Current Status of Clonal Forestry in Brazil by liamei12345


									Current Status of Clonal Forestry in Brazil

               Teotônio Francisco de Assis - Aracruz Celulose S.A.

After more than two decades from the introduction of the concept of clonal forestry of
Eucalyptus in Brazil, this activity is today perfectly integrated in the process of raw
material production for use in several segments of the industrial activity. From its
consolidation as a propagation method of elite trees, it allowed the establishment of
clonal forests with significant productivity gains and, more recently, it has contributed
to the improvement of wood and wood products quality. Throughout these years,
important technical challenges were solved, and uncertainties and worries regarding
clone plantation in commercial scale, mainly those related to biological fragility as a
function of narrowing the genetic basis, were left behind. In spite of the higher
vulnerability of clonal plantations, during these years it was possible to verify that the
attack of pests, for example, does not discriminate between seed or clonal plantations.
The species influence has been a lot more determinant than the clone in the increase of
plantation vulnerability to insect attack. Regarding diseases, despite all of the inherent
risks of the use of clones, cloning has been essentially a solution rather than a problem.
If it were not for the cloning, the planting of economically viable forests in many parts
of the country would be practically impossible. The use of clones resistant to the
canker, rust fungi and drought is a real example of this. The appearance of new diseases
has been occurring, but again cloning has been seen as the fastest solution, mainly
because of the existence of variability for the great majority of diseases. Up to now,
there are no records of catastrophes that could be exclusively attributed to the use of
cloning. The majority of the very few negative events occurred in clonal plantations is a
lot more a consequence of failures in the process of clonal selection than of the cloning
process itself. The use of clonal forests of eucalypts is currently widespread among
Brazilian companies that use Eucalyptus for industrial purposes. Considering all the
large and median sized companies, the area planted with clones corresponds to more
than 1,008,000 ha, with a mean of 4,150 ha per clone. The annual rhythm of new clonal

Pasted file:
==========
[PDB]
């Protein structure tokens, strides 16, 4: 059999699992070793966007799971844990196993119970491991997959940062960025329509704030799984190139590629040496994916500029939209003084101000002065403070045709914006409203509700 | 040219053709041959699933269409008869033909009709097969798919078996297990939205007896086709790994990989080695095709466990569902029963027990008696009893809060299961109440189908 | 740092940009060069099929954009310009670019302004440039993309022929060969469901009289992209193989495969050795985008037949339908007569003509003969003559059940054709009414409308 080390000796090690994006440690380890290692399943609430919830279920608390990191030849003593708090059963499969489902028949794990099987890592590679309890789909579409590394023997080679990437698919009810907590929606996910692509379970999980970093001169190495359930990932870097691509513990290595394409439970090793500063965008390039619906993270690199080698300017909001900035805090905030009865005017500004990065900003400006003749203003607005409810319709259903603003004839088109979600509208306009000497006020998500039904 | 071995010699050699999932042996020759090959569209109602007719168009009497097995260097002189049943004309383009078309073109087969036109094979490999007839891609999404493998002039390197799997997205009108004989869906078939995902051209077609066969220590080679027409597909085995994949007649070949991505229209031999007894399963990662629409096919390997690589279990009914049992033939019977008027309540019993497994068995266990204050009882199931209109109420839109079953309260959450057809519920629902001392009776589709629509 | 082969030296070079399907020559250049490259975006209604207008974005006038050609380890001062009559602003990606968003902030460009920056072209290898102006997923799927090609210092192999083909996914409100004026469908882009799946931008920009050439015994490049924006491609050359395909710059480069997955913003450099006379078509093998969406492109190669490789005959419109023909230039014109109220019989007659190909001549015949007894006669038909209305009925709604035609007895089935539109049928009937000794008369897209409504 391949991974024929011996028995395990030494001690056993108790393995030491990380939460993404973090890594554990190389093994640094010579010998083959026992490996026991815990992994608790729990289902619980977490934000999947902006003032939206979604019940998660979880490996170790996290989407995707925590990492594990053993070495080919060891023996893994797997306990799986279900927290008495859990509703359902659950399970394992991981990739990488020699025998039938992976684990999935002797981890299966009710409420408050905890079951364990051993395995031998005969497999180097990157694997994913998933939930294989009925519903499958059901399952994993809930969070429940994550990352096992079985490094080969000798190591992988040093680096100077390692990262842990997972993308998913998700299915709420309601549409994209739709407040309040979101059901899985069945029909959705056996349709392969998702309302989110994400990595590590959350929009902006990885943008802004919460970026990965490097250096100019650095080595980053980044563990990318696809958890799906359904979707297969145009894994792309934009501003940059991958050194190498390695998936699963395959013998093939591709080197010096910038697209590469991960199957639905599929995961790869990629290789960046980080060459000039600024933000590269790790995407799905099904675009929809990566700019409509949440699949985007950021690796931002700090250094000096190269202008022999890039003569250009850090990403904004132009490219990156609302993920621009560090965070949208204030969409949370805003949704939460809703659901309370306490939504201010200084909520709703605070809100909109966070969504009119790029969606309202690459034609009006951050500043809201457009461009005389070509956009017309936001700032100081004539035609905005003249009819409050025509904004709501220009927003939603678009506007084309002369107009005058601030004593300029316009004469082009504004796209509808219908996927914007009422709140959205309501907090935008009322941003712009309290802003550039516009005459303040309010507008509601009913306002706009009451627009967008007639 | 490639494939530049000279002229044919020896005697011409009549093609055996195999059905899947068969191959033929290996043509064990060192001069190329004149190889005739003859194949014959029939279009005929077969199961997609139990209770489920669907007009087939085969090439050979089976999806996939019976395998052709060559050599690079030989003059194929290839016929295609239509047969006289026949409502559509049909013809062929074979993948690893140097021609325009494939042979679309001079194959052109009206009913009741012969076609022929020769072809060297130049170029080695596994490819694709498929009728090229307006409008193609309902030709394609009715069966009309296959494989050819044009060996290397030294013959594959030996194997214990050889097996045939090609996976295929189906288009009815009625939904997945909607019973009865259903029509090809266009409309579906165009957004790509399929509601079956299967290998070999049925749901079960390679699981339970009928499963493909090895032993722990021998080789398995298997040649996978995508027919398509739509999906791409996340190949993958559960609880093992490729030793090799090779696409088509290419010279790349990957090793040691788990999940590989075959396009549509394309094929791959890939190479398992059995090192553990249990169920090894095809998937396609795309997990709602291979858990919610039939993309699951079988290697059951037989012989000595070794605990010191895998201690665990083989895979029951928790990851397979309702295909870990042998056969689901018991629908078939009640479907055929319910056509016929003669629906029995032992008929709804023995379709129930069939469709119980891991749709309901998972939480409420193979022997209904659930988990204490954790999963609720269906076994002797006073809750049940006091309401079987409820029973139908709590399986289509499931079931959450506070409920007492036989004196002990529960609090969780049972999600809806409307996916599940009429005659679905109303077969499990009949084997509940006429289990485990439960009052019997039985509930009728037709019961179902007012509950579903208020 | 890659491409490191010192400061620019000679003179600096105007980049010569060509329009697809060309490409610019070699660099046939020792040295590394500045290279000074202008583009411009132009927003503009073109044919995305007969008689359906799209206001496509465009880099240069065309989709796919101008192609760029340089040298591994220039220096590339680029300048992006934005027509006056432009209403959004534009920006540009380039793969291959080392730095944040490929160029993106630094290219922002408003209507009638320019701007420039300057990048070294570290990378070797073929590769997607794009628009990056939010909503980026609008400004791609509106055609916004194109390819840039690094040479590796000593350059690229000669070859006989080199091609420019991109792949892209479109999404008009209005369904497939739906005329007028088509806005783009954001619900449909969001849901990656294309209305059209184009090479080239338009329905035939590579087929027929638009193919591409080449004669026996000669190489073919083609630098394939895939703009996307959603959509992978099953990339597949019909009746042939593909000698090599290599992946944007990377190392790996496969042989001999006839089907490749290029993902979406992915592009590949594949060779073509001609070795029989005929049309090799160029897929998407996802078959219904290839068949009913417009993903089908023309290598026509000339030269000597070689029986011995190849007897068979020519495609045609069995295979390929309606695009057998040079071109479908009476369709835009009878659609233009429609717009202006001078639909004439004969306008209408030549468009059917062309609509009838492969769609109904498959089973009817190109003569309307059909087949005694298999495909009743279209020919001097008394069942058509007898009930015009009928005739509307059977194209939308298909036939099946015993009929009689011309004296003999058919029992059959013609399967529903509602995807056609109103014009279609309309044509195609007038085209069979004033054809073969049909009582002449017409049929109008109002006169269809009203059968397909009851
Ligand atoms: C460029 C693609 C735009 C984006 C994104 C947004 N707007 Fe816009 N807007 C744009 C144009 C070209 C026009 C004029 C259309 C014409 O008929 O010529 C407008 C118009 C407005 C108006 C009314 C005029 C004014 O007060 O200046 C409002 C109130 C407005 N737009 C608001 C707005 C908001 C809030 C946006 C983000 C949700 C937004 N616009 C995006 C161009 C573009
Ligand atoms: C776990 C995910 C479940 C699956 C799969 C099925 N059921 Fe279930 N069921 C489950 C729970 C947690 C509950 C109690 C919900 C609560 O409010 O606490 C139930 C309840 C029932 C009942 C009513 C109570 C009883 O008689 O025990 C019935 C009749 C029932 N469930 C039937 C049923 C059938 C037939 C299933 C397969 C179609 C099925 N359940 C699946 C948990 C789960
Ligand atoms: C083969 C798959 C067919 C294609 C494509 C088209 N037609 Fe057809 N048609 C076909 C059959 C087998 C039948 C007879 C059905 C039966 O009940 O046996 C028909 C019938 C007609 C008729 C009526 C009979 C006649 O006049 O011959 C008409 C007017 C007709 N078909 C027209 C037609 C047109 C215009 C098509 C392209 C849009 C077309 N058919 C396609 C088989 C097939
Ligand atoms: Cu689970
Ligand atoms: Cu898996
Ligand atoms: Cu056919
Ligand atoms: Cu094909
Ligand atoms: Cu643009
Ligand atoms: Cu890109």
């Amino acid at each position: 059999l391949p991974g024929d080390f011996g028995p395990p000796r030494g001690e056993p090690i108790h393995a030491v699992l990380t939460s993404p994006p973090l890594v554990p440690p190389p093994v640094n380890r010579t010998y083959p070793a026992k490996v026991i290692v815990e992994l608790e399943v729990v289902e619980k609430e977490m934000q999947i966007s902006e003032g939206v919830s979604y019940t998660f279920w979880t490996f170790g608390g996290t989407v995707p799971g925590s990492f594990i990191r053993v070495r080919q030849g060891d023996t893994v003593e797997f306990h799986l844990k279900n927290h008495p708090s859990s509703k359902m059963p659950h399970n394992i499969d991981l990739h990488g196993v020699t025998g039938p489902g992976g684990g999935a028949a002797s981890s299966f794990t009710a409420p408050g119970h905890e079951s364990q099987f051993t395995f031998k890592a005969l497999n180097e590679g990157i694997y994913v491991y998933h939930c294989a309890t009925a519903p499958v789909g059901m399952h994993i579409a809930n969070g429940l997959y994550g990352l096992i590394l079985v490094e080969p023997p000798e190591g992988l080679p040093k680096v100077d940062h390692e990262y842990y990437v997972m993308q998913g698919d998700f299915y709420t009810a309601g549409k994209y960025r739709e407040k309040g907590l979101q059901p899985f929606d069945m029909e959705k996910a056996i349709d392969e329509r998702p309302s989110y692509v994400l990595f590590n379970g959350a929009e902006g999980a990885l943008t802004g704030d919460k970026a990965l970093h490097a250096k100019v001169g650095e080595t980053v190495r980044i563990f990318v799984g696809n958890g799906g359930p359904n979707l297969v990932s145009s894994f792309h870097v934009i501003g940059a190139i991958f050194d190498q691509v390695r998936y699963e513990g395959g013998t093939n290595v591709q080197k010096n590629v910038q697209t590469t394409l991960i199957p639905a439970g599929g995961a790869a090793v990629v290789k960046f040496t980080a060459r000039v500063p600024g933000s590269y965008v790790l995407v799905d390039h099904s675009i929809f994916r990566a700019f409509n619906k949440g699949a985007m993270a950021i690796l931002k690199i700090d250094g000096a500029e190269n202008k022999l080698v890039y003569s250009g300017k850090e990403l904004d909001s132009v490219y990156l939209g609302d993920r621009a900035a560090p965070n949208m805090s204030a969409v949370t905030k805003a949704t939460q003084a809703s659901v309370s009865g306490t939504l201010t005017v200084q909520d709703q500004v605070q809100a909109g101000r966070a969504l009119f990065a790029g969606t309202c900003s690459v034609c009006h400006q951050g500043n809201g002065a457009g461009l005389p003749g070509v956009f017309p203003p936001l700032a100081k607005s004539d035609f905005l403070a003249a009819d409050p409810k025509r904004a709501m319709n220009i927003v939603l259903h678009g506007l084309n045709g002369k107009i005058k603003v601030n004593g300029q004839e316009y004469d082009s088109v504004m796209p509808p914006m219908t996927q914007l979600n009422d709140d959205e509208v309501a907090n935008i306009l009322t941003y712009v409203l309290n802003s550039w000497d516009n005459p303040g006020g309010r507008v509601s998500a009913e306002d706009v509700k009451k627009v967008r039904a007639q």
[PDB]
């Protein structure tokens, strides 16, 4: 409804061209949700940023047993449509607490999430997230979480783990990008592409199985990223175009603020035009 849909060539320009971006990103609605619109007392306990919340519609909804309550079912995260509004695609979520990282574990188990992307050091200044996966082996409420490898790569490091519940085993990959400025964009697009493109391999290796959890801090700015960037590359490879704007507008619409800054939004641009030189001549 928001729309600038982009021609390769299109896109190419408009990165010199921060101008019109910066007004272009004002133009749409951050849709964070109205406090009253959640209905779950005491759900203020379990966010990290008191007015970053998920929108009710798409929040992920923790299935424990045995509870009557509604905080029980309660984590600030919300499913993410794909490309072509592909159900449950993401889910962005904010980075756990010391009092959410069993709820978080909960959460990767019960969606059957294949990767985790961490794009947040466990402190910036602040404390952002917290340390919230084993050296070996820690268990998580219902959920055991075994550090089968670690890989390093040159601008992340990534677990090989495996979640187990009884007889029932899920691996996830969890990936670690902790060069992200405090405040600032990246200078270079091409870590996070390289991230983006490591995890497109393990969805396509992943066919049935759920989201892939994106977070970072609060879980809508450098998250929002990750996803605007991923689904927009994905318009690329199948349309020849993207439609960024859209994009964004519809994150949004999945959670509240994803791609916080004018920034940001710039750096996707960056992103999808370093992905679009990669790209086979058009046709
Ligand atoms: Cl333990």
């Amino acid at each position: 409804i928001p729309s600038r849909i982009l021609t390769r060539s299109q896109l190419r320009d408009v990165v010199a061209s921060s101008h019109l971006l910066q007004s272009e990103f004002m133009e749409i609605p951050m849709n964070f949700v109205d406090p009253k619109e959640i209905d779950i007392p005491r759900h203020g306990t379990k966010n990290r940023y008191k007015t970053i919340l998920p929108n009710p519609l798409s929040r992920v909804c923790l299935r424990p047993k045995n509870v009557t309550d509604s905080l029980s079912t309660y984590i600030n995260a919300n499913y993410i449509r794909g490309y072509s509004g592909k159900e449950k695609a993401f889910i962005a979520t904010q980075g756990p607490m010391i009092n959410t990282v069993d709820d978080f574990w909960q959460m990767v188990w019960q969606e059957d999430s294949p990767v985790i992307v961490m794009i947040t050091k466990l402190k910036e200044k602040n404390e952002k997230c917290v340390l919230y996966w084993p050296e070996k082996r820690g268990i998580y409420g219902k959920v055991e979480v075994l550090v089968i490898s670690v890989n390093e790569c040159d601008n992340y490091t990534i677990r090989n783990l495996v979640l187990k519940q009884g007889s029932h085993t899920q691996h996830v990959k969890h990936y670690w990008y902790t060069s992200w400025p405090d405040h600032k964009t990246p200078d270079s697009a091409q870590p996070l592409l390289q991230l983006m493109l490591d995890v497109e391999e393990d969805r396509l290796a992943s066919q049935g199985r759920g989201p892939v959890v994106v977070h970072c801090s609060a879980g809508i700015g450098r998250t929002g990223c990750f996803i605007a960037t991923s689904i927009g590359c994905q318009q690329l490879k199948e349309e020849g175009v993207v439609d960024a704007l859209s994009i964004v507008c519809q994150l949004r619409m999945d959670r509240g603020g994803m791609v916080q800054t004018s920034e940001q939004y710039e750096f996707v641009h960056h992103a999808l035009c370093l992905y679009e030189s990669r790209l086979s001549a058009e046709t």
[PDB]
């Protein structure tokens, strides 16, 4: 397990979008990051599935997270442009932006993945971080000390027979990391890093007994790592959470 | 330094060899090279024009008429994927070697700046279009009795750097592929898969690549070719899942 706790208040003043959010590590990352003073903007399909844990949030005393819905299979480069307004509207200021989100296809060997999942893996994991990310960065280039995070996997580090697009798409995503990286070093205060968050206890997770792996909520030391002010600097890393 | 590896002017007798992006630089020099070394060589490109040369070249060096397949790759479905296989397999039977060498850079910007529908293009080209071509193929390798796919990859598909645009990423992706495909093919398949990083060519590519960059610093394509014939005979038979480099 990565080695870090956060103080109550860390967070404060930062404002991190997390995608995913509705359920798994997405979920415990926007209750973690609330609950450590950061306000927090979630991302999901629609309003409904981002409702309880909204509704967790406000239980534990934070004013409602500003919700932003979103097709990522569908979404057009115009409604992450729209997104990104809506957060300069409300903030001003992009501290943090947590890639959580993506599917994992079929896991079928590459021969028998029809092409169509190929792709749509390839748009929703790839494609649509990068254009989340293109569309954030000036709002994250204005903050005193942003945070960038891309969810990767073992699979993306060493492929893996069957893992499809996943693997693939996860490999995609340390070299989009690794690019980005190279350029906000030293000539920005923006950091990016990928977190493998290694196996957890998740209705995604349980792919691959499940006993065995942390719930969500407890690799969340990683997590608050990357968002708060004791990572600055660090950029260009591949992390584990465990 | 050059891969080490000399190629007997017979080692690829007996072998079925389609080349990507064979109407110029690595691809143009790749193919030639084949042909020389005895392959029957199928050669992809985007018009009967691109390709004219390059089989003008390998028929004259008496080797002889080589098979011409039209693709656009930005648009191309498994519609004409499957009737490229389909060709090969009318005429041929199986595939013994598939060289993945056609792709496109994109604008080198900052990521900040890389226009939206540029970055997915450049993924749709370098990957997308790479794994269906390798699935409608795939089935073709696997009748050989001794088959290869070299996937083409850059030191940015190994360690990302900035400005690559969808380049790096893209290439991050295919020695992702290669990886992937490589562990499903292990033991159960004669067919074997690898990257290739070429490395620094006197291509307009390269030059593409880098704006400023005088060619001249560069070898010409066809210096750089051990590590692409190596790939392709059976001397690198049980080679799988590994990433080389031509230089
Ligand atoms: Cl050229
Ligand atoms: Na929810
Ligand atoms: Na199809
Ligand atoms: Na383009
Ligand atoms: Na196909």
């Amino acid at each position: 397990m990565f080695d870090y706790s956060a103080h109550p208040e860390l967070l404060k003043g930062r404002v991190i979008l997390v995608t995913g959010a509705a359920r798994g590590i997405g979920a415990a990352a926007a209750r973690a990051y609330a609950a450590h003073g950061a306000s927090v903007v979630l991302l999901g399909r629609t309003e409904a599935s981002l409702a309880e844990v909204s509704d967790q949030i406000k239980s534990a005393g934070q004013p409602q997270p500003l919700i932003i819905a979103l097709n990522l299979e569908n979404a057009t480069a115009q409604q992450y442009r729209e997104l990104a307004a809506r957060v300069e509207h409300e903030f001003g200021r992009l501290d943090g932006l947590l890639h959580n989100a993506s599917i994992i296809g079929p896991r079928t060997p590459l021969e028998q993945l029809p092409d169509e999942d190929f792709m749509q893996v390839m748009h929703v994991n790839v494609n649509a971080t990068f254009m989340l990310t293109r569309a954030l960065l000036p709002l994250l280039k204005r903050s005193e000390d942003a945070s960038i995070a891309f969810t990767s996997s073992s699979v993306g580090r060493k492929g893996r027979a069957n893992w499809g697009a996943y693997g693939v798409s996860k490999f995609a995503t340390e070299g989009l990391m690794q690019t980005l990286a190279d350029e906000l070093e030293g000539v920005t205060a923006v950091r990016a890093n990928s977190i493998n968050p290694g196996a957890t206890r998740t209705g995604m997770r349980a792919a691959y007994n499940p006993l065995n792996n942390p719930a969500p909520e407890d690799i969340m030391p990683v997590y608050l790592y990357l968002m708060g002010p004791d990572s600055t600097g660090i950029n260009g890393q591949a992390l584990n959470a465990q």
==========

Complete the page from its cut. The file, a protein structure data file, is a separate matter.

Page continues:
plantations, to support expansion projects of the forest-based industrial production, is in
the order of 238,000 ha, with a mean of 1,820 ha per clone. The new clonal plantations
to be established in 2004 will be distributed as follows: 65% of E. grandis x E.
urophylla, 15% of E. urophylla hybrids (natural and spontaneous hybrids), 7% of E.
grandis, 6% of E. urophylla, 2,5% of E. saligna, 0,6% of E. urophylla x E.
camaldulensis, 0,5% of E. urophylla x E. globulus and 0,4% of E. camaldulensis x E.
grandis. The present plantations provide, besides an expectation of higher productivity,
expressed in final product per hectare, the incorporation of higher quality of the wood in
the various end uses for which the breeding programs are being directed. During the
early years of its establishment, Brazilian clonal forestry had as its main base
spontaneous and natural hybrids resistant to diseases, especially to the eucalypt canker
and manifesting high level of heterosis for growth. At present, the clonal forests are
being derived from individuals obtained in genetic breeding programs, whose main
strategy has been the production of inter-specific hybrids. As a consequence of the
success in Southern Brazil regarding the incorporation of E. globulus genes in locally
adapted species and clones, particularly because of the significant gains in wood quality
for pulp production, a shift in direction is taking place, with the majority of the pulp
companies aiming at the establishment of these crossings. This appears to be a general
trend and will likely constitute the new wave of clonal plantations to supply raw
material for such kind of industry in Brazil.

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